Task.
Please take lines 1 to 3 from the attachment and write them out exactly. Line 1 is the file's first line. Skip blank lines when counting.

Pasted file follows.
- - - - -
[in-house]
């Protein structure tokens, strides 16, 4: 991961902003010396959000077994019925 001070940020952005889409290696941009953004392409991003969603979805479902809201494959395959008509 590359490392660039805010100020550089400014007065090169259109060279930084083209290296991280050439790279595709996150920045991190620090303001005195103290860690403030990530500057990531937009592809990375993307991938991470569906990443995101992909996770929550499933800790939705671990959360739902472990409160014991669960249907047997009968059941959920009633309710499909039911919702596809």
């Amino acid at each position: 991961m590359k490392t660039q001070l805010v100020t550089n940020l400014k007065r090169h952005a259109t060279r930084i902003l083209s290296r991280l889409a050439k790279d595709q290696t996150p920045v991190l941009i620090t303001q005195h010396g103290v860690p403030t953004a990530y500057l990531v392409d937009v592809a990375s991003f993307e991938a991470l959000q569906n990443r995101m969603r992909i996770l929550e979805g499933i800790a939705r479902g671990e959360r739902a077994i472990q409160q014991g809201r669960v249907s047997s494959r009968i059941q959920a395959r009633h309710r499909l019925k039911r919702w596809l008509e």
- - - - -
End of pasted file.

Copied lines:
[in-house]
């Protein structure tokens, strides 16, 4: 991961902003010396959000077994019925 001070940020952005889409290696941009953004392409991003969603979805479902809201494959395959008509 590359490392660039805010100020550089400014007065090169259109060279930084083209290296991280050439790279595709996150920045991190620090303001005195103290860690403030990530500057990531937009592809990375993307991938991470569906990443995101992909996770929550499933800790939705671990959360739902472990409160014991669960249907047997009968059941959920009633309710499909039911919702596809």
């Amino acid at each position: 991961m590359k490392t660039q001070l805010v100020t550089n940020l400014k007065r090169h952005a259109t060279r930084i902003l083209s290296r991280l889409a050439k790279d595709q290696t996150p920045v991190l941009i620090t303001q005195h010396g103290v860690p403030t953004a990530y500057l990531v392409d937009v592809a990375s991003f993307e991938a991470l959000q569906n990443r995101m969603r992909i996770l929550e979805g499933i800790a939705r479902g671990e959360r739902a077994i472990q409160q014991g809201r669960v249907s047997s494959r009968i059941q959920a395959r009633h309710r499909l019925k039911r919702w596809l008509e």